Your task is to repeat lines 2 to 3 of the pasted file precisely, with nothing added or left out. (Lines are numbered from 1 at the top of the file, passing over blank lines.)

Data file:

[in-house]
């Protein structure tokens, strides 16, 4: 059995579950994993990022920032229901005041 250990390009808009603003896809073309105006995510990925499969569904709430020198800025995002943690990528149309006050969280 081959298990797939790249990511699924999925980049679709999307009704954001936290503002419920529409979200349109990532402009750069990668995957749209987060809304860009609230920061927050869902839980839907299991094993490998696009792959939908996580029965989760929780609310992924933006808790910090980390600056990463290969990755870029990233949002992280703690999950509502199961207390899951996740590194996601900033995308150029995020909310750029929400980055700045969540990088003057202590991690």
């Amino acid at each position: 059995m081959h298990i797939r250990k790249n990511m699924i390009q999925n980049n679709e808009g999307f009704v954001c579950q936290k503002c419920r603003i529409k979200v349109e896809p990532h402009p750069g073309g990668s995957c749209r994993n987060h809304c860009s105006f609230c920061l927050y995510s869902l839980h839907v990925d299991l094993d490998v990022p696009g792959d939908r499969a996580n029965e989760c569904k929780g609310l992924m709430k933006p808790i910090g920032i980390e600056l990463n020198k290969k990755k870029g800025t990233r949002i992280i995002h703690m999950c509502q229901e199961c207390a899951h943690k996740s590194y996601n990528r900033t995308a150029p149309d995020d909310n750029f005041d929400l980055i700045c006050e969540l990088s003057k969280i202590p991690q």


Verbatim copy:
């Protein structure tokens, strides 16, 4: 059995579950994993990022920032229901005041 250990390009808009603003896809073309105006995510990925499969569904709430020198800025995002943690990528149309006050969280 081959298990797939790249990511699924999925980049679709999307009704954001936290503002419920529409979200349109990532402009750069990668995957749209987060809304860009609230920061927050869902839980839907299991094993490998696009792959939908996580029965989760929780609310992924933006808790910090980390600056990463290969990755870029990233949002992280703690999950509502199961207390899951996740590194996601900033995308150029995020909310750029929400980055700045969540990088003057202590991690």
């Amino acid at each position: 059995m081959h298990i797939r250990k790249n990511m699924i390009q999925n980049n679709e808009g999307f009704v954001c579950q936290k503002c419920r603003i529409k979200v349109e896809p990532h402009p750069g073309g990668s995957c749209r994993n987060h809304c860009s105006f609230c920061l927050y995510s869902l839980h839907v990925d299991l094993d490998v990022p696009g792959d939908r499969a996580n029965e989760c569904k929780g609310l992924m709430k933006p808790i910090g920032i980390e600056l990463n020198k290969k990755k870029g800025t990233r949002i992280i995002h703690m999950c509502q229901e199961c207390a899951h943690k996740s590194y996601n990528r900033t995308a150029p149309d995020d909310n750029f005041d929400l980055i700045c006050e969540l990088s003057k969280i202590p991690q």